By Ed Brubaker (writer), Mike Deodato and Will Conrad (artists), Rain Beredo (colorist)

The Story: The Secret Avengers search Mars for Nova and answers as to why Roxxon Corporation was in possession of a Serpent Crown.

The Good: Brubaker has done a rare, wonderful thing with this book: he’s taken everything we’ve come to expect from an Avengers Comic and, with a generous dose of espionage intrigue, turned it into something different, but no less exciting. For a title with as rich a heritage as the Avengers, this is a rare feat, but Brubaker is pulling it of nicely and making this a priority comic for me to read each month. Reading Secret Avengers, I can’t help but feel like this is what it must have been like to read Steranko’s run on Nick Fury back in the 60s; it has that same, suave aesthetic to it. I like that Marvel has this kind of covert team out there in the field now. Incredibly powerful for a black ops unit, these Avengers are nonetheless a highly surgical strikeforce, and it’s immensely satisfying to watch Steve Rogers take command of these unique personalities and their abilities. Speaking of unique personalities, Brubaker has done a great job this issue of defining who these people are and how well they work together. I loved (and realized how much I have missed) the calm, assured confidence Rogers displays when going into battle, as well as the unspoken trust, forged through years of fighting together, between Rogers, Beast, and Black Widow. Add to that Moon Knight’s desire to be a good soldier and please his commanding officer, War Machine’s refusal to go easy on Ant-Man, and Ant-Man’s quest to get a little respect from his comrades, and I can’t help but see potential in the stories that can be told about these characters.

The Not So Good: Deodato’s art wasn’t doing it for me this month, which is strange considering how strong and refined his art was becoming towards the end of his run on Dark Avengers. That was some of the finest work I’d seen from him, but his art on Secret Avengers has more in common with, say, his run on Thunderbolts; it’s saturated in shadows and the characters this month looked stiff and uncomfortable like posed action figures. It’s not bad art by any means, but I’ve seen him do better and I’m left wondering why his art on this comic hasn’t quite been reaching that level of quality. Also, this issue was something of a potboiler, with most of the page count being committed to extended scenes of the team breaking up into smaller units to investigate Roxxon’s Martian mining base and search for Nova’s whereabouts. Some inconsequential fights along the way provided worthwhile distractions, and that final splash page definitely makes me want to come back next month, but overall I got the impression that if I hadn’t bought this issue, I could have picked up next month’s and been able to follow along without missing a beat.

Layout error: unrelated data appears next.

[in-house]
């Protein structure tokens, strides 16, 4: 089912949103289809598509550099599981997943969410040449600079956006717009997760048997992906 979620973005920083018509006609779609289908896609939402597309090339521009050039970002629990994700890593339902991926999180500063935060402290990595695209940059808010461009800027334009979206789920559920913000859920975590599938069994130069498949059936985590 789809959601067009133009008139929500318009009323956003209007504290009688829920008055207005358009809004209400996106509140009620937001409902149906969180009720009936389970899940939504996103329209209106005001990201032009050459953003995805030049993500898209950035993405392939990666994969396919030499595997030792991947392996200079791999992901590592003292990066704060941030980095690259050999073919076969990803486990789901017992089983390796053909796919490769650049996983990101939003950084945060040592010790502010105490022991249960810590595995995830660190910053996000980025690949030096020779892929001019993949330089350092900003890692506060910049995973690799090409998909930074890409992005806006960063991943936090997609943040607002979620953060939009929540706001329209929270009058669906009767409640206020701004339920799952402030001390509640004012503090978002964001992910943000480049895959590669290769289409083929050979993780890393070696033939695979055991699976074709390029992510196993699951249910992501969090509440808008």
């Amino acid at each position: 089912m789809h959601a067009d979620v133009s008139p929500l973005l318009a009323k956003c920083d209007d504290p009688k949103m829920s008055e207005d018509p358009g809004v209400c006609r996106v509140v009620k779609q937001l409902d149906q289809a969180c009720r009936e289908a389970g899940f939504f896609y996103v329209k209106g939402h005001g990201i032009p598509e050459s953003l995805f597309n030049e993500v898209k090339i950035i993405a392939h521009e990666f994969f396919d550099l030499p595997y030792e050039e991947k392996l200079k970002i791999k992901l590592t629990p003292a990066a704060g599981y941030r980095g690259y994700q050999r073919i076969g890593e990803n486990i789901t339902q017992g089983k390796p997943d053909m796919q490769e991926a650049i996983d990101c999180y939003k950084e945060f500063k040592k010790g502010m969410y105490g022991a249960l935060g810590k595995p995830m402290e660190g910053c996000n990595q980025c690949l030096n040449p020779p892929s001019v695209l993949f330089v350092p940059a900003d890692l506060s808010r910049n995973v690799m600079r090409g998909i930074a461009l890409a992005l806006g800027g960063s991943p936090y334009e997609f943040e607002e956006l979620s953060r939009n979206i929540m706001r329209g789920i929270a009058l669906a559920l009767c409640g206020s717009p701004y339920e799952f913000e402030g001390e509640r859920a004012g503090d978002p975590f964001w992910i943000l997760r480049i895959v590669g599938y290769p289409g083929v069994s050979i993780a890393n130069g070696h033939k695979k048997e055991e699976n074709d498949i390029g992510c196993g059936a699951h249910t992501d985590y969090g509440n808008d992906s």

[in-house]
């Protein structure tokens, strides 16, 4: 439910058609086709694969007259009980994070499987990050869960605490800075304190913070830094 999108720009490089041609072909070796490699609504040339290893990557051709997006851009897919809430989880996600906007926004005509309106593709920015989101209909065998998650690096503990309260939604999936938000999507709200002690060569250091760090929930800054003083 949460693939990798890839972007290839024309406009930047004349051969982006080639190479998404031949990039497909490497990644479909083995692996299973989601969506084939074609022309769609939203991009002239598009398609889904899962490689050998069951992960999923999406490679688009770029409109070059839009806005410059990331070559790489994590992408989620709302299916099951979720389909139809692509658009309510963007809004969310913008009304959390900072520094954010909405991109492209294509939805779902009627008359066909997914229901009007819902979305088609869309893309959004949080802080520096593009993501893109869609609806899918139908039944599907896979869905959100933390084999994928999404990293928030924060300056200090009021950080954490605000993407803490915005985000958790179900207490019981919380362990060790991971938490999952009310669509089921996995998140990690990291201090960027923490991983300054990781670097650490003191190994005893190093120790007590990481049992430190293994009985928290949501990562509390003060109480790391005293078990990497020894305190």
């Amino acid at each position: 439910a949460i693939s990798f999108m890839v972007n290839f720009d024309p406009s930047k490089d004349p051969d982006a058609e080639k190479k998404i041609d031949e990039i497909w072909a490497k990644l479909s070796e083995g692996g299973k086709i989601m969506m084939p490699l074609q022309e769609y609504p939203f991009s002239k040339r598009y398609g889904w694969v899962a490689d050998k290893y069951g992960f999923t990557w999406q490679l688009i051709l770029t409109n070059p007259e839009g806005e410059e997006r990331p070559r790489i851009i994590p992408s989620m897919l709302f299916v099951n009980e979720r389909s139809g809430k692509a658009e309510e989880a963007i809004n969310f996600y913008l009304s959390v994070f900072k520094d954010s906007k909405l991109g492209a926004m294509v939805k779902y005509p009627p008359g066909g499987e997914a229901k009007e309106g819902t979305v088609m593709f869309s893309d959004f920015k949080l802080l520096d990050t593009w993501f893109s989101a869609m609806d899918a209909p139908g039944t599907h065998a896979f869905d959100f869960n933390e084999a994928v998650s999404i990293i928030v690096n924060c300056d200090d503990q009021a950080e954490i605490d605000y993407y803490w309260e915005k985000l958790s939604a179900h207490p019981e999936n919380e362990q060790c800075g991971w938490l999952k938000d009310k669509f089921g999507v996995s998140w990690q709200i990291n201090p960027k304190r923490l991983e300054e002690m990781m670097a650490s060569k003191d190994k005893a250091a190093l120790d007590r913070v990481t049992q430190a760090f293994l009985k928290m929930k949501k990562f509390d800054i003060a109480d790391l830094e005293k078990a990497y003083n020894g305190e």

Conclusion: I think that as the plot thickens and we come to understand why Roxxon was searching for the Serpent Crown, this story is going to really take off. I didn’t quite pick up on that this month, but still found enough to like about this issue that I can recommend buying it.

Grade: B-

-Tony Rakittke